Editing Your Own Work

Be it a business proposal, a short brochure, a website, business card, or a completed book of any genre, it’s best not to edit or even proofread your own work.

That second pair of eyes, that alternate mind that confirms or denies whether you’ve made your point; enriched your plot with descriptive, thrilling, emotional scenes; or included the correct steps and keywords to support and reach your logical conclusion is essential to the success or failure of a written piece online or in print.

Much expense can be avoided by getting an editor, ghostwriter, or trusted business colleague involved in not just grammar, spelling, punctuation (copy editing), but also in flow and ease of reading, using the most current terminology and format intertwined with unique design and pleasing, enticing, accurate writing, graphics, and pictures.

Show you care enough to make all forms of media on-target for your audience, specific purpose, and desired response.

Present your writing in the best design possible. It is a reflection of YOU and leaves a lasting impression.

Let Clasid Consultants Publishing make that impression memorable, sustainable, and relevant.

Deborah A. Bowman, CEO

The Challenges of Proofreading and How to Express Yourself in the Use of Words

Ever Wish You Had Another Pair of Fresh Eyes?
Ever Wish You Had Another Pair of Fresh Eyes?

Unfortunately, a new pair of glasses won’t change your preconceived judgments, criticism, and bad habits. You just can’t wipe away a lifetime of engrained programming.

Editing and proofreading is a learned skill. You train your physical eyes to see errors, typos, and inconsistencies–things that just don’t make sense or are contradictory to previously stated fact or fiction. This is a different skill set than reading. You have to slow down, read each word separately, then each phrase or clause, making sure it’s a complete sentence, and check the construction of the sentence to make sure the objects, prepositions, verb tenses, and subject(s) are in a logical parallel pattern. Lastly, you go back to the beginning of the sentence, paragraph, or piece to check the validity of the statement in conjunction with  the rest of the facts in an expository or the forward progressive action in fiction.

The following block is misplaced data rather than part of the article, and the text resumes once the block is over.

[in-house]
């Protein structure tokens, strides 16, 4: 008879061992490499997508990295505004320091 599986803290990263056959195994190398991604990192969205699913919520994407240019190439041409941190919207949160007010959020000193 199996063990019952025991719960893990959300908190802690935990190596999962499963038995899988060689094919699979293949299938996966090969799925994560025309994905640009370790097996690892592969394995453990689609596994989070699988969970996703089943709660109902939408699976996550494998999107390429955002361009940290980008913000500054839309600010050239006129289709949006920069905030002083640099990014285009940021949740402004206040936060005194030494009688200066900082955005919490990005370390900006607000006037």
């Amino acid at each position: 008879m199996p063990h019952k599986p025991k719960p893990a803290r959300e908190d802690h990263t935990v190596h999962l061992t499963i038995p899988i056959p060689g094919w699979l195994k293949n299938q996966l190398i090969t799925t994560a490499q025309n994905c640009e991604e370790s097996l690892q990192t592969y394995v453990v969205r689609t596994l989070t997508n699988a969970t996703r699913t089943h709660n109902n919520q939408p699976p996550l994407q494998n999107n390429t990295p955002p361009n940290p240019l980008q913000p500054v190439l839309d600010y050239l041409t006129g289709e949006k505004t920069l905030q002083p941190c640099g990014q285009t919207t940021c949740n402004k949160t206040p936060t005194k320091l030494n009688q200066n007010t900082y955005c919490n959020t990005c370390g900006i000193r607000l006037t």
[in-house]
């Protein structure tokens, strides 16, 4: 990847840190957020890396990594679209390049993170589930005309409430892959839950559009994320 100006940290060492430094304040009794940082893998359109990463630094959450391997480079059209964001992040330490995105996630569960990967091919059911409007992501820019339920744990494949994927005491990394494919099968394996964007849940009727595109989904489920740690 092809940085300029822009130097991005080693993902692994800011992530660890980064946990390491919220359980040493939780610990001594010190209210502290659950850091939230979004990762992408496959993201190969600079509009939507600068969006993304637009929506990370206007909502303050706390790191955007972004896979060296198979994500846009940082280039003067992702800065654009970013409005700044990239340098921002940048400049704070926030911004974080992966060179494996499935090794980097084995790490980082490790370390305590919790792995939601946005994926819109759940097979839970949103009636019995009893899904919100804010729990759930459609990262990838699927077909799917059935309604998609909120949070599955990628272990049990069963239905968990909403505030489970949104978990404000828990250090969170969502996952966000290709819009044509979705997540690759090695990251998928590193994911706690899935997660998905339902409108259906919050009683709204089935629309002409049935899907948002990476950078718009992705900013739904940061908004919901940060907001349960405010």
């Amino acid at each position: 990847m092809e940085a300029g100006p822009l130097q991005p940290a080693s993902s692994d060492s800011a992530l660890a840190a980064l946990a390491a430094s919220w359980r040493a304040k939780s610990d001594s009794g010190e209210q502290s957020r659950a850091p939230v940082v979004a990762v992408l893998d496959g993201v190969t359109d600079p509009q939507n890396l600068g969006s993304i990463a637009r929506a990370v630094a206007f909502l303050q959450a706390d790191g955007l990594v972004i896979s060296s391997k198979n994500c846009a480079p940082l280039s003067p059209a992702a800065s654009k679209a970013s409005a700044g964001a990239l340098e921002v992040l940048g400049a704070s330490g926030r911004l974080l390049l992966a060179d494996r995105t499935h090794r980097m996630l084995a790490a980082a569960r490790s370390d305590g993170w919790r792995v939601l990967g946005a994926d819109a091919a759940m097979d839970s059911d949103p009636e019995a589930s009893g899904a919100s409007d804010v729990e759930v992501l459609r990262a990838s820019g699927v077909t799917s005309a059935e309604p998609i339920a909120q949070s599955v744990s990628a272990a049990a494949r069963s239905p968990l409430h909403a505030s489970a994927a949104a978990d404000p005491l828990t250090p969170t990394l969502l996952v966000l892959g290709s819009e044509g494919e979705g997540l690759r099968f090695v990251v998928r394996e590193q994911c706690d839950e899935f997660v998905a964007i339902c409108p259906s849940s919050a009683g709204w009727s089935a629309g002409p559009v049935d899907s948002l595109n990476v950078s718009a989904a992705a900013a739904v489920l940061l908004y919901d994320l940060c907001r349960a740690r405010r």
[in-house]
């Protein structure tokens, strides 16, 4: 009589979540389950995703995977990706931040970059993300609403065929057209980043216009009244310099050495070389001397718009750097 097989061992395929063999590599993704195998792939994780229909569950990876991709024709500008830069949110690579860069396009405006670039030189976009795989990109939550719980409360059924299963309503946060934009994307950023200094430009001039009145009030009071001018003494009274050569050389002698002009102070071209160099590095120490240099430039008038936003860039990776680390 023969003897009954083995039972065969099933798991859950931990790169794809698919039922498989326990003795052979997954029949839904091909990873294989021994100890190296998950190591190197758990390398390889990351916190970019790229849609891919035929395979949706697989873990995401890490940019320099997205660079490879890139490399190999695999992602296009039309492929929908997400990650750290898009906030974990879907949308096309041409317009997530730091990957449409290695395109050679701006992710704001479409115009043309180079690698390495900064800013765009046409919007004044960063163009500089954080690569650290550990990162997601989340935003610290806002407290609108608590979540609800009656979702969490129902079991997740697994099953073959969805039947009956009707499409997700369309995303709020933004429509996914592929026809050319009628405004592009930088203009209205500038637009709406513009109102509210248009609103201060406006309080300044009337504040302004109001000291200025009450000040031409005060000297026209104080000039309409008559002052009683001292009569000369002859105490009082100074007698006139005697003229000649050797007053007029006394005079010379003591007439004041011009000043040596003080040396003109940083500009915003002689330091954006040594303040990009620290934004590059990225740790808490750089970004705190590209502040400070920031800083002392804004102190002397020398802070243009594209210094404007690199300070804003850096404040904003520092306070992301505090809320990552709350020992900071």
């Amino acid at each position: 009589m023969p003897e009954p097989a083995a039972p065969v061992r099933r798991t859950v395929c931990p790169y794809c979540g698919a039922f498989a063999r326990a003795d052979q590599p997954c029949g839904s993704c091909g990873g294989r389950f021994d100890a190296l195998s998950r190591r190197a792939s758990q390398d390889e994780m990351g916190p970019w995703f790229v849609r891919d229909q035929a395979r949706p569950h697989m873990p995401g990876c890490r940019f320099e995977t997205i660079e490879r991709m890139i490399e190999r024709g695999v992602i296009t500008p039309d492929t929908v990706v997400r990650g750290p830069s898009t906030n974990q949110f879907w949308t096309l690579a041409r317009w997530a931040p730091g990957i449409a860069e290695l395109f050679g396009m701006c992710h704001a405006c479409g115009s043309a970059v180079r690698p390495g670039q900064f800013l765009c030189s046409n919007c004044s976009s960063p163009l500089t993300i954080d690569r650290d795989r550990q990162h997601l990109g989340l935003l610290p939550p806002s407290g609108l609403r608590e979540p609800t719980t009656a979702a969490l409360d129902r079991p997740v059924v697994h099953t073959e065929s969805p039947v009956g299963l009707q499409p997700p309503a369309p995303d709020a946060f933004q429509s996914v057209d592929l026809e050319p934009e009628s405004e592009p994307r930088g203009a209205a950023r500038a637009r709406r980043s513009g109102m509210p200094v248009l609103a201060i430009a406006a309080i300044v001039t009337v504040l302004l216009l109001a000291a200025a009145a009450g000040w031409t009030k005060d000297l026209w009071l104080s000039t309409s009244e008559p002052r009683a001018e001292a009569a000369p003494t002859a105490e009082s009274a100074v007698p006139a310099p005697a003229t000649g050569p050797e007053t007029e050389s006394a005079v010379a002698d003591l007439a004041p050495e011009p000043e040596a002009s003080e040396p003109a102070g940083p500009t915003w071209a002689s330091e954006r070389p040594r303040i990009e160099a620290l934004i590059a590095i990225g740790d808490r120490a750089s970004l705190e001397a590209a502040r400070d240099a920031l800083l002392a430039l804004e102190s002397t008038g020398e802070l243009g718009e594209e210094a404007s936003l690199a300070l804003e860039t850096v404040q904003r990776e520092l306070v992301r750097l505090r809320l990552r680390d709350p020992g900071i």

Your mind’s eye is a little harder to train. The mind’s eye is a collection of programmed data that has been input into cellular, organic gray matter since the day you were born. The conflicting material is a little overwhelming, to say the least. The number of times you’ve spelled or used a word incorrectly may far outweigh the times you’ve seen it correctly. So what’s going to pop up in your database, the brain, when you do a search/retrieve? The wrong, more plentiful data, of course. But a firm, conscious override of what has been programmed previously will stick, if only you could see with fresh, uncensored eyes.

The training begins anew, guiding your physical eyes to notice things you would normally just read right over, especially if it’s your own writing. Those of you who’ve read my editing/proofreading tips before know that I’m a firm believer that you cannot peruse your own writing for errors, typos, inaccuracies, and inconsistencies. What’s engrained in your computer database or brain is what you think is there, not necessarily what your physical eyes are seeing. A professional editor is still your best investment, but there are a few tricks that can fool the physical eye into seeing what is really there and not what your mind’s eye perceives. This would be like fresh data to the brain.

  1. Read sections, sentences, paragraphs out of order. I’ve known many proofreaders who read things backwards, sometimes one letter at a time.This, of course, only works for catching typos and errors. Inaccuracies and inconsistencies won’t be seen if you’re reading in  nonsensical fashion. This process works best if you’re reading/spelling aloud with two people swapping off and reading to each other. Two heads are better than one? Two sets of eyes and ears are even better!
  2. Your Kindle, e-reader or app can change-up your writing to make it appear somewhat fresh by enlarging the text, changing the font or typeface, changing the color, and especially switching the background to black with white type. Sometimes that’s just the ticket to make errors pop!
  3. If the eyes and brain are programmable, data-driven organs, use something else, like auditory. Use your Kindle or computer voice to read to you. A multitude of errors and misspellings can be heard in awkward phrasing, mispronunciations. Extra words, doubled words, left out words, wrong words are very noticeable in auditory.